69. Harry Markson, promoter – Markson had a 40-year career as one of boxing's top promoters, working out of New York. He promoted both Joe Louis and Muhammad Ali at one stage in their careers.
68. Evander Holyfield, boxer – Holyfield is a former undisputed heavyweight champion who is best known for his two wins over Mike Tyson. Tyson, in a fit of rage, bit the top of Holyfield's ear off in their second bout.
67. Emanuel Steward, trainer/broadcaster – Steward founded the famed Kronk Boxing Club, which produced Thomas Hearns, among many, many other elite fighters. He's also become a respected analyst at HBO.
66. Arthur Donovan, referee – Donovan was the son of a middleweight champion who became a high-profile referee. He worked 20 Joe Louis fights.
65. Ruby Goldstein, referee/judge –A one-time boxer himself, Goldstein was known as one of the top referees of his day as well as one of the most prominent judges.
64. Billy Conn, boxer – Conn, "The Pittsburgh Kid," was a light heavyweight champion best known for blowing a heavyweight title bid against Joe Louis when, while way ahead on points, he went for the knockout and was knocked out himself.
63. Bob Fitzsimmons, boxer – Fitzsimmons was the first man to win championships in three divisions and, until Roy Jones did it in 2003, was the last former middleweight champion to win the heavyweight belt. He won the heavyweight crown in 1897.
62. Leon Spinks, boxer – Spinks won a gold medal in the 1976 Olympics and then won the heavyweight title in just his eighth pro fight by upsetting Muhammad Ali.
61. James J. Jeffries, boxer – A heavyweight champion around the turn of the 20th century, Jeffries is best remembered as being the "Great White Hope" who came out of retirement – unsuccessfully – to fight Jack Johnson.
60. Michael Spinks, boxer – A gold medalist on the mighty 1976 U.S. Olympic boxing team, Spinks was the light heavyweight champion and won a heavyweight belt in 1985 by upsetting Larry Holmes.
59. Alexis Arguello, boxer – Arguello was one of the classiest and most skilled boxers of his era. He won titles in three weight classes and his 1982 fight with Aaron Pryor remains one of boxing's best ever.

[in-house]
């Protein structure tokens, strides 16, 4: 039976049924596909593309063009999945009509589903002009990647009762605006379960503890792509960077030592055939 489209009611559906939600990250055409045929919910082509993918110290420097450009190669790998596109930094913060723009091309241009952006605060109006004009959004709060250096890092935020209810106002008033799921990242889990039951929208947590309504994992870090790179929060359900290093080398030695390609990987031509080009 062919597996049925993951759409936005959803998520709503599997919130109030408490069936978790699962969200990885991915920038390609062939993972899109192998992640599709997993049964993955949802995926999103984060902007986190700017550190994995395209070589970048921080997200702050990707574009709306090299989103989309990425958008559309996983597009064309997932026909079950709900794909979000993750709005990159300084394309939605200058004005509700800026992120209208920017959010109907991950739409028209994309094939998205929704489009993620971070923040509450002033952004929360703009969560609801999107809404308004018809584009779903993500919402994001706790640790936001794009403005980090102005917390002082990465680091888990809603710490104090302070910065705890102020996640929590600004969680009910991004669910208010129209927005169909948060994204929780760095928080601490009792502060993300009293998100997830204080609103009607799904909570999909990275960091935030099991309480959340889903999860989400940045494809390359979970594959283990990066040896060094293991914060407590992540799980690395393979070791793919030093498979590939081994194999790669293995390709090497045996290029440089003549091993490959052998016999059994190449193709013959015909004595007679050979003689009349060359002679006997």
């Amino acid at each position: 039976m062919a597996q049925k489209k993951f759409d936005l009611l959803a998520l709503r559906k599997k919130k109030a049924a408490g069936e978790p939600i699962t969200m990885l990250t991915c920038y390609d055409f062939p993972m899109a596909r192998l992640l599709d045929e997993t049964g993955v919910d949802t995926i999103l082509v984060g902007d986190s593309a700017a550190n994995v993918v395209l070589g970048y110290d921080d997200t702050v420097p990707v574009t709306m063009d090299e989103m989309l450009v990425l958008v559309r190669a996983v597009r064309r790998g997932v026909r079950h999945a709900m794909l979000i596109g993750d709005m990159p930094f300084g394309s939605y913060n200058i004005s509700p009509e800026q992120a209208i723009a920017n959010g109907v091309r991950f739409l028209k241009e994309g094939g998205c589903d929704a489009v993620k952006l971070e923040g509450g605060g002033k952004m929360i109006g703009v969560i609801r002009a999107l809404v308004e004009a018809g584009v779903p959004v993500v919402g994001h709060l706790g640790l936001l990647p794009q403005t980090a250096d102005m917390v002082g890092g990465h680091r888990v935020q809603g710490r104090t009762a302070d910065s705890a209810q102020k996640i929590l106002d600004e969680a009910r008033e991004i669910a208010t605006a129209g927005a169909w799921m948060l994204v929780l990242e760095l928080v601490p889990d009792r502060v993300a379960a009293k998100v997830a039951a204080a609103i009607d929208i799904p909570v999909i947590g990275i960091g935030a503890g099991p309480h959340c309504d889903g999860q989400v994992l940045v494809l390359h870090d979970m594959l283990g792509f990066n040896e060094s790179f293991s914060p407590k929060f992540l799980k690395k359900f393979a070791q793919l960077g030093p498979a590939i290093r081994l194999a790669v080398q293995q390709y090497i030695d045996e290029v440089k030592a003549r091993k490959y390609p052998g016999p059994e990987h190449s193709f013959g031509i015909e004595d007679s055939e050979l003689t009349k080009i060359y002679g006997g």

58. James J. Braddock, boxer – Known as the "Cinderella Man," Braddock upset Max Baer to win the heavyweight title and became the subject of a high-profile movie of his life.
57. Jose Torres, boxer/author/regulator – A world champion boxer, Torres wrote biographies of Muhammad Ali and Mike Tyson and was the executive director of the New York State Athletic Commission.
56. Hugh McIlvanney, journalist/author – A London-based journalist and author, few ever have written with McIlvanney's style and insight.
55. Jack Fiske, journalist – Fiske wrote in San Francisco and his column was filled with insider news and nuggets that were must-reads in the industry. He often knew of fights that were made before the fighters did.
54. Budd Schulberg, author/journalist/screenwriter – One of the greatest writers ever, Schulberg wrote brilliantly on boxing for decades. He also wrote the screenplay for the boxing-themed Academy Award-winning movie, "On the Waterfront."
53. Sonny Liston, boxer –Liston was one of the meanest, most powerful heavyweights who ever lived. He was Mike Tyson years before Tyson was born.
52. Jim Lampley, broadcaster – The voice of boxing for the modern fan, Lampley has been the play-by-play man at HBO for 21 years.
51. Larry Hazzard, referee/athletic commissioner – Hazzard was one of boxing's elite referees and then had a long stint running the New Jersey Athletic Control Board.